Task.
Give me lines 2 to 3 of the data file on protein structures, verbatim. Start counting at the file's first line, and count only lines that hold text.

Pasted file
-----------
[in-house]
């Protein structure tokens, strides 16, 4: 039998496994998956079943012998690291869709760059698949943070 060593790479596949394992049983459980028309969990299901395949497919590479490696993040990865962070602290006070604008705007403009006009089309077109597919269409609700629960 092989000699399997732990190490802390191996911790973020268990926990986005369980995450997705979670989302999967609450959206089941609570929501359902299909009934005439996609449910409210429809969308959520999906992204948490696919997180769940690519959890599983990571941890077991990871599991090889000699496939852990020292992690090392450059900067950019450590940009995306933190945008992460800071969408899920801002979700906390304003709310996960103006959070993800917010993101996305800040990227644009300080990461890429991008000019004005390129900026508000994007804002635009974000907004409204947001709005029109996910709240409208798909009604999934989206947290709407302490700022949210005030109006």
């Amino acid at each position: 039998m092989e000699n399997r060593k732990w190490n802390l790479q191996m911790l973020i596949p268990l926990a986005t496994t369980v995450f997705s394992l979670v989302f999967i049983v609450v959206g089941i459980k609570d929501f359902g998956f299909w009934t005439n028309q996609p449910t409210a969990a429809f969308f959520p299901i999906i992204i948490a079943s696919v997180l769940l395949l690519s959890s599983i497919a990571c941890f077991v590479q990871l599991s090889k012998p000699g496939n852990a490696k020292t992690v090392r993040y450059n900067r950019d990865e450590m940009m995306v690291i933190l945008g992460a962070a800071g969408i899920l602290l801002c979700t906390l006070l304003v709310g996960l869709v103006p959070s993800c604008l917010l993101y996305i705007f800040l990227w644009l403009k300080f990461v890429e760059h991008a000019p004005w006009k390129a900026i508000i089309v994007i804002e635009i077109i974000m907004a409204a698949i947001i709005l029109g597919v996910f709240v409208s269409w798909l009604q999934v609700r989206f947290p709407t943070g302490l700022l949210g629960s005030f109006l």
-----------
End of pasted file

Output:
């Protein structure tokens, strides 16, 4: 039998496994998956079943012998690291869709760059698949943070 060593790479596949394992049983459980028309969990299901395949497919590479490696993040990865962070602290006070604008705007403009006009089309077109597919269409609700629960 092989000699399997732990190490802390191996911790973020268990926990986005369980995450997705979670989302999967609450959206089941609570929501359902299909009934005439996609449910409210429809969308959520999906992204948490696919997180769940690519959890599983990571941890077991990871599991090889000699496939852990020292992690090392450059900067950019450590940009995306933190945008992460800071969408899920801002979700906390304003709310996960103006959070993800917010993101996305800040990227644009300080990461890429991008000019004005390129900026508000994007804002635009974000907004409204947001709005029109996910709240409208798909009604999934989206947290709407302490700022949210005030109006």
């Amino acid at each position: 039998m092989e000699n399997r060593k732990w190490n802390l790479q191996m911790l973020i596949p268990l926990a986005t496994t369980v995450f997705s394992l979670v989302f999967i049983v609450v959206g089941i459980k609570d929501f359902g998956f299909w009934t005439n028309q996609p449910t409210a969990a429809f969308f959520p299901i999906i992204i948490a079943s696919v997180l769940l395949l690519s959890s599983i497919a990571c941890f077991v590479q990871l599991s090889k012998p000699g496939n852990a490696k020292t992690v090392r993040y450059n900067r950019d990865e450590m940009m995306v690291i933190l945008g992460a962070a800071g969408i899920l602290l801002c979700t906390l006070l304003v709310g996960l869709v103006p959070s993800c604008l917010l993101y996305i705007f800040l990227w644009l403009k300080f990461v890429e760059h991008a000019p004005w006009k390129a900026i508000i089309v994007i804002e635009i077109i974000m907004a409204a698949i947001i709005l029109g597919v996910f709240v409208s269409w798909l009604q999934v609700r989206f947290p709407t943070g302490l700022l949210g629960s005030f109006l």